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Game Review: Dead Space (XBox 360 / PS3)

Well, I just finished my first run through Dead Space today.  Oh man, how long has it been since I played a good, new survival horror game?  I mean, if you count Dead Rising, then that’s been two years.  If you don’t, well, it’s been a hell of a lot longer.  Of course, what qualifies as “Survival Horror” depends on who you ask.  After all, some purists rule out any game where the character defends himself with anything stronger than tears and soiled britches.

Dead Space certainly fits my definition, which is basically “any horror game in which the object is no loftier than plain survival”.  Sure, the Silent Hill series are Survival Horror games but then again so were System Shock 2 and Bioshock.  By that definition, Dead Space certainly fits the bill.  The game tells the story of a small group sent to determine the fate of the giant mining vessel Ishimura.  Of course by the time they arrive most of the crew have died and comeback as hideous, flesh-eating ghouls.  The ship you arrived on explodes while you’re trying to fix it to get off the Ishimura and it’s game on.

The story that unfolds isn’t really anything new (honestly, the major plot points follow those in System Shock 2 so closely that it raises eyebrows at some points), but it is compelling and well told.  It’s of the classic “oh shit, this be broke go fix it!” plot.  You spend the majority of the game fixing one thing after another.  That being said, all of the “hey fix this” quests make complete sense.  They aren’t forced or random.  Rather they are exactly the kinds of tasks one would be concerned with when trying to survive on a disabled mining ship: getting the engines back online to prevent the ship’s orbit from decaying and smashing into the planet below, getting the anti-asteroid defense systems back online, etc.  You know, important, survival kinds of things.

The gameplay and the story intertwine very well in this respect.  There are a number of zero-gravity and zero-atmosphere scenes.  Sometimes both.  Your character, being an engineer, uses mostly coopted tools to defend himself against monsters.  Even the flamethrower is, according to the game, a modified torch.  This dynamic works very well with one of the rather grizzly motifs of the game: dismemberment.  The whole game is about chopping off limbs.  Now, if it were just a “ooh look what we can do”, body-physics show off thing, it’d probably be kind of annoying.  As it is, though, the dismemberment theme pulls triple duty and a game mechanic (hack an enemy’s limbs off does more damage and forces it to adjust its fighting style accordingly), a mood-setting device (nothing like a room completely strewn with arms and legs to get one in the Horror mindset), and even as a literary device.  Many of the characters, driven crazy by the force that’s infected the ship, ask to be “made whole again” in an entirely metaphorical sense.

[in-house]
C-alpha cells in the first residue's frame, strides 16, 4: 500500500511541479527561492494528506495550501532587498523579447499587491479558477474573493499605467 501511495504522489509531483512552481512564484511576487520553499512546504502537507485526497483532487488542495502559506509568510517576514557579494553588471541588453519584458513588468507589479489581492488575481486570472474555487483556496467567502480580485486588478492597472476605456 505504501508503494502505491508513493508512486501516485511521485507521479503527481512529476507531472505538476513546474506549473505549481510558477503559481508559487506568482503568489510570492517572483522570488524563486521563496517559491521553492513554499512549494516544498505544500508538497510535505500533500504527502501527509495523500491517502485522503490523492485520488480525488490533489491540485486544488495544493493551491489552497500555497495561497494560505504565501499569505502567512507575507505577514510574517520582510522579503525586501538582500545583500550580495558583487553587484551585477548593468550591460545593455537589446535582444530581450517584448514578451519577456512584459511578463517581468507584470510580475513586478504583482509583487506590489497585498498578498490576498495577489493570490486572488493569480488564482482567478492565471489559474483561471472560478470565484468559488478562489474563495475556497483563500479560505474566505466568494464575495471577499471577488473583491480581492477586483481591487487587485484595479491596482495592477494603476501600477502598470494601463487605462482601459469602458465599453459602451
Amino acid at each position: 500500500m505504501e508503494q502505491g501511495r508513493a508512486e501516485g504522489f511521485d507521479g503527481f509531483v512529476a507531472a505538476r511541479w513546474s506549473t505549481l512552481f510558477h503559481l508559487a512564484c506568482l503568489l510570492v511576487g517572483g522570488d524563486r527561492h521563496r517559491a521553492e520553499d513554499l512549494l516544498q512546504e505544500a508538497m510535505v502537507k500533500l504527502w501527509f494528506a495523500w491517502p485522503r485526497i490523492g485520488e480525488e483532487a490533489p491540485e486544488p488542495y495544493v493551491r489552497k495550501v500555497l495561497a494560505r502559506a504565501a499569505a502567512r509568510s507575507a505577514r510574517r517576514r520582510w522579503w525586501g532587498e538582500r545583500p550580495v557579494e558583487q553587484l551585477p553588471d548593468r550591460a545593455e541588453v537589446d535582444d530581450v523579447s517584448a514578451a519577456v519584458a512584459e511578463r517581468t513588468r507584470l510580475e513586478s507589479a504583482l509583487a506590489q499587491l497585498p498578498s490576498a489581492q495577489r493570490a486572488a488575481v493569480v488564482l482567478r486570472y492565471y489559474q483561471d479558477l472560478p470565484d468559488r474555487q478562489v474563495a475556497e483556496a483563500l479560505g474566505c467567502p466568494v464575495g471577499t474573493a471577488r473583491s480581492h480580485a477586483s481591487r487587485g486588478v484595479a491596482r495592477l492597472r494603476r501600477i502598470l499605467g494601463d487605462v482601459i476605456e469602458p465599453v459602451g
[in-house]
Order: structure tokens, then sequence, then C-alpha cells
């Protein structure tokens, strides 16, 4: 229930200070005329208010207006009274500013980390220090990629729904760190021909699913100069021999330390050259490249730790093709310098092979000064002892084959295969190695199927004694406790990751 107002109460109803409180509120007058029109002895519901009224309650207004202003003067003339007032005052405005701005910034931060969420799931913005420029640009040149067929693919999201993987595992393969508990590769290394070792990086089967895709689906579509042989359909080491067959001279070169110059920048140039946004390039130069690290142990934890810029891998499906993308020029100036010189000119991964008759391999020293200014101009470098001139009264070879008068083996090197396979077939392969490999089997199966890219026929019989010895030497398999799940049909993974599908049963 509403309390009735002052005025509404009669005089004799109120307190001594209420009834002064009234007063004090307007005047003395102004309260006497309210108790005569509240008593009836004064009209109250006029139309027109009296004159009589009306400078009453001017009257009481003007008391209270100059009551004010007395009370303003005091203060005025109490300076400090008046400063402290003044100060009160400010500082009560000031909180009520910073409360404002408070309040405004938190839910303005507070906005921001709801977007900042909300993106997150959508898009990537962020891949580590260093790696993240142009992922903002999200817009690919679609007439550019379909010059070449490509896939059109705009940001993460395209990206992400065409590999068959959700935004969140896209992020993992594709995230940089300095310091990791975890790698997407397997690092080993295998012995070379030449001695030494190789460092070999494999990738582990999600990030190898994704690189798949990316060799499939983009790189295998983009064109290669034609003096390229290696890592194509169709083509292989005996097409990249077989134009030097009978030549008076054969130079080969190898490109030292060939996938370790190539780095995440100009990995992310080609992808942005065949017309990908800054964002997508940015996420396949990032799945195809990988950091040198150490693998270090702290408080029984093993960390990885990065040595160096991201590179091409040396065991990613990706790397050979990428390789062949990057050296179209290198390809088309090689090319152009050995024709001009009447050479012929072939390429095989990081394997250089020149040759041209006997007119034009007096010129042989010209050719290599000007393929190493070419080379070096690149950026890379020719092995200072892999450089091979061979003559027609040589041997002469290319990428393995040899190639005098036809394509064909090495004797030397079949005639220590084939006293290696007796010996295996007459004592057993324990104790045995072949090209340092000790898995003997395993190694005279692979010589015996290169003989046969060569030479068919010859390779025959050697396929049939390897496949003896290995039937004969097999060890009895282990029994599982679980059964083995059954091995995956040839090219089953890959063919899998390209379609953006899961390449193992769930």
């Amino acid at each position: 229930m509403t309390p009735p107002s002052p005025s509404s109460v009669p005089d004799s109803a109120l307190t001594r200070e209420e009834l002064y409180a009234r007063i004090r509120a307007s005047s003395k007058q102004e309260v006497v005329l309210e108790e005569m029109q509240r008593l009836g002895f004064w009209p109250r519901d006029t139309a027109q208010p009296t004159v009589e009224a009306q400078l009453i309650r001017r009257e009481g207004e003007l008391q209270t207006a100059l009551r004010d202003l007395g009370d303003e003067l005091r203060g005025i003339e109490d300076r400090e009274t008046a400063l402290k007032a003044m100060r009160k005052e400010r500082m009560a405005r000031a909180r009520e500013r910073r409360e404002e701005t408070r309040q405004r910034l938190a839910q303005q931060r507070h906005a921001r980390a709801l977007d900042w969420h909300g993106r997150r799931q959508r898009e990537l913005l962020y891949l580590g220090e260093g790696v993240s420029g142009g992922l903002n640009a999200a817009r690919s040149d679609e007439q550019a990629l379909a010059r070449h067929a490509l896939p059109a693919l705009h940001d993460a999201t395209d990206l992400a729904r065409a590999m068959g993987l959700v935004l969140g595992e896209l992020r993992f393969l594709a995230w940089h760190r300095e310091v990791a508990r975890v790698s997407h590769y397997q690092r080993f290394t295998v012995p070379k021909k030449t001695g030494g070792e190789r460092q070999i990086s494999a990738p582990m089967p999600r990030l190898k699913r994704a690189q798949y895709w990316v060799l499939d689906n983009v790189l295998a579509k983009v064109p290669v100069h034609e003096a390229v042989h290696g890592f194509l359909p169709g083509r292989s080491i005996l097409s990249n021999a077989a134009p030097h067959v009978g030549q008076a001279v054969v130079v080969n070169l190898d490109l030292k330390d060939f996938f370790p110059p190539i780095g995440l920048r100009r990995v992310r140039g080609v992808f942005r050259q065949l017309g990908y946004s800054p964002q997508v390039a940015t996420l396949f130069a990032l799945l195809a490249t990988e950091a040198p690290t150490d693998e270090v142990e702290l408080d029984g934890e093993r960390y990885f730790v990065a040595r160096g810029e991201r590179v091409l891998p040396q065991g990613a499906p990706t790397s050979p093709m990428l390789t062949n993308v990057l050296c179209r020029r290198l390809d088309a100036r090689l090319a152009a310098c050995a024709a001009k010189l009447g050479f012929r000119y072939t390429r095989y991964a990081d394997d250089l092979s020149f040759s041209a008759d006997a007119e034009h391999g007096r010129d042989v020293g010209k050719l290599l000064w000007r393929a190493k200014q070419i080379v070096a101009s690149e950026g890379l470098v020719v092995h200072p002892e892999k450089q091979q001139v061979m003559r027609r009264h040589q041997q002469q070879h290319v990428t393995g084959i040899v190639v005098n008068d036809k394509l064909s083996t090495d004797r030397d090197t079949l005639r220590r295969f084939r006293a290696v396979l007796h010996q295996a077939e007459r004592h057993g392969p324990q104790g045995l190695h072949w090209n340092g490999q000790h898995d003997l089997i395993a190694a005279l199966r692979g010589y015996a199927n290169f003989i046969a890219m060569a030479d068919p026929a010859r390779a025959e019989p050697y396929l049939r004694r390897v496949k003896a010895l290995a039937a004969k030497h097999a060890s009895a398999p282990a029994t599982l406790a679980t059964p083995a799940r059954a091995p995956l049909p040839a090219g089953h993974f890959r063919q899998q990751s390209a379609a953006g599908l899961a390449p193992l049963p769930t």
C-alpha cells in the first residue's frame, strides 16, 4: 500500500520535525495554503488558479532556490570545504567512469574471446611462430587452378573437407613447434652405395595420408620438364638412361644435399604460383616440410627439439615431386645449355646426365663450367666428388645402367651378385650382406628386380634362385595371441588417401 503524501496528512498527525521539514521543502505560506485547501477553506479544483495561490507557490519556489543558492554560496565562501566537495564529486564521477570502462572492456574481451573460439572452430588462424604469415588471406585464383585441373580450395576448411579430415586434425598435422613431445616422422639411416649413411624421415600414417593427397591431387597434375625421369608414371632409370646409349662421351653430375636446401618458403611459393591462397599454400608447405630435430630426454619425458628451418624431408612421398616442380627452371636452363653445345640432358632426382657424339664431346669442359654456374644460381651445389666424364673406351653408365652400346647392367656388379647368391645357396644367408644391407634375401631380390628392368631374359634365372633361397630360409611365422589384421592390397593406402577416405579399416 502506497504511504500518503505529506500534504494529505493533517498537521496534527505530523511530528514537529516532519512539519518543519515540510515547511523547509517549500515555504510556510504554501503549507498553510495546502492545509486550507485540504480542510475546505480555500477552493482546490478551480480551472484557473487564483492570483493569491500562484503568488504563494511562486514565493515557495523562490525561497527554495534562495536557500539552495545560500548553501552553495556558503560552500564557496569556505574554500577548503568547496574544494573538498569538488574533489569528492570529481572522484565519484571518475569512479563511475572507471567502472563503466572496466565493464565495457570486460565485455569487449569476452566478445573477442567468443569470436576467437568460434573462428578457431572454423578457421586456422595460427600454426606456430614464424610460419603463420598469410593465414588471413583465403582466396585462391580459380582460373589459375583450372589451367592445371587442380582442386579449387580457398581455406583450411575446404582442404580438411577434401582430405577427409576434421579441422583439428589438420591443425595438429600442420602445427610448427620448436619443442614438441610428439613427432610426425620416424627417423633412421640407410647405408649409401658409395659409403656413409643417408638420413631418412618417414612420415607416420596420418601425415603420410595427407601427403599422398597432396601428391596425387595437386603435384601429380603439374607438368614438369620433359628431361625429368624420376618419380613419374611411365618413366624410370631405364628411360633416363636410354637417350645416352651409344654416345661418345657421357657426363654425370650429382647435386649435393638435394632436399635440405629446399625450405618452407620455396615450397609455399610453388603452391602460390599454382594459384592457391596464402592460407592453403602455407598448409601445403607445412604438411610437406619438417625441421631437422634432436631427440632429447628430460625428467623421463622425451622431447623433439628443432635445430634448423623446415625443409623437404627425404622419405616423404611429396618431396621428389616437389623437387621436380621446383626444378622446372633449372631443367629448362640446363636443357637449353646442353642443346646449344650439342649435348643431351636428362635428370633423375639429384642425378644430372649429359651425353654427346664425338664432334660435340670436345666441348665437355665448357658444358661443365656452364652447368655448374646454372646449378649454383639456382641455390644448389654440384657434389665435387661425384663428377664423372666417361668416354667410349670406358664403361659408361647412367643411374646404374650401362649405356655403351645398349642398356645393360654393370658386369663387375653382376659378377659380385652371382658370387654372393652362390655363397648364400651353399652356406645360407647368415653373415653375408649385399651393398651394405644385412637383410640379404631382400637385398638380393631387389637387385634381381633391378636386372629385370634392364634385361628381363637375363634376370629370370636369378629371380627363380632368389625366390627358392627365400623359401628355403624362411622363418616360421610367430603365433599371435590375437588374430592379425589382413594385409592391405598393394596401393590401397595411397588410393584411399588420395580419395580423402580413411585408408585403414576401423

But of course no survival horror game would be complete without atmosphere.  After all, as Ben ‘Yahtzee’ Croshaw rightly points out:

“Horror as a genre of art exists for the same reason as roller coasters and the terrorist watch list – because for the most part modern society is so stable and orderly and boring that the occasional artificial scare is what we need to make us feel alive.

Evoking fear is, in itself, an art form – and nothing in the entire history of storytelling has explored it better than video games.”

If a horror game doesn’t scare the player, it has failed.  Dead Space does an amazing job of bringing the player so close to the edge of their seat that they’re only a knocking air vent away from startling themselves out of it.  And while it never gave me nightmares (unlike Silent Hill 2), it did scare the holy hell out of me on several occasions.  More than just sudden startles, however, the whole game is just downright eerie.  You’re one a dead ship, where everything is falling apart, plus you’re alone save for a bunch of aliens who just want to eat your face.  The few people you see in person after the intro are either insane, in the process of perishing (sometimes even by their own hand), or both.

One final note on the game: I was gratified that there was no cliffhanger.  When it was over, it ended (and in classic horror style, too) and it felt like the designers were saying “thanks for playing, here’s your ending!”  Not, “okay, well done, now get to wait for the privelege of buying the sequel!”

All in all, brilliant game.  If horror’s your thing, you need this game.  It’s available on XBox 360 and PS3 and it’s WELL worth the $60.

Posted in Cool Stuff, Geekery.